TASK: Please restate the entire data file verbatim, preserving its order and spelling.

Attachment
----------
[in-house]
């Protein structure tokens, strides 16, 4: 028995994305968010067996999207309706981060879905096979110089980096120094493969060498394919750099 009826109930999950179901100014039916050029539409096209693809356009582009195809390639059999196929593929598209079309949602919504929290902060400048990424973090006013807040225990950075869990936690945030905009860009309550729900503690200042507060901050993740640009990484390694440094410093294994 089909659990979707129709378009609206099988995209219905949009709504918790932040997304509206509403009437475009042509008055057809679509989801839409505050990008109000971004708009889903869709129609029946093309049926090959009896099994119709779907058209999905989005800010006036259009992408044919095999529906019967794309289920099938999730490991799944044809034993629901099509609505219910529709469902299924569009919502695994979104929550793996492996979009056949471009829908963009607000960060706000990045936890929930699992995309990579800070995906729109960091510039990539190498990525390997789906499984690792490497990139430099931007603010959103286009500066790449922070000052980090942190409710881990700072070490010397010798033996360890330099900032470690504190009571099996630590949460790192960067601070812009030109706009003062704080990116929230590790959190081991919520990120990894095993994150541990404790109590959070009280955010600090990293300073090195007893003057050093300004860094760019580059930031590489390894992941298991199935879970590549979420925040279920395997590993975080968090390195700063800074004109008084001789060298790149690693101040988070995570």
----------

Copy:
[in-house]
């Protein structure tokens, strides 16, 4: 028995994305968010067996999207309706981060879905096979110089980096120094493969060498394919750099 009826109930999950179901100014039916050029539409096209693809356009582009195809390639059999196929593929598209079309949602919504929290902060400048990424973090006013807040225990950075869990936690945030905009860009309550729900503690200042507060901050993740640009990484390694440094410093294994 089909659990979707129709378009609206099988995209219905949009709504918790932040997304509206509403009437475009042509008055057809679509989801839409505050990008109000971004708009889903869709129609029946093309049926090959009896099994119709779907058209999905989005800010006036259009992408044919095999529906019967794309289920099938999730490991799944044809034993629901099509609505219910529709469902299924569009919502695994979104929550793996492996979009056949471009829908963009607000960060706000990045936890929930699992995309990579800070995906729109960091510039990539190498990525390997789906499984690792490497990139430099931007603010959103286009500066790449922070000052980090942190409710881990700072070490010397010798033996360890330099900032470690504190009571099996630590949460790192960067601070812009030109706009003062704080990116929230590790959190081991919520990120990894095993994150541990404790109590959070009280955010600090990293300073090195007893003057050093300004860094760019580059930031590489390894992941298991199935879970590549979420925040279920395997590993975080968090390195700063800074004109008084001789060298790149690693101040988070995570």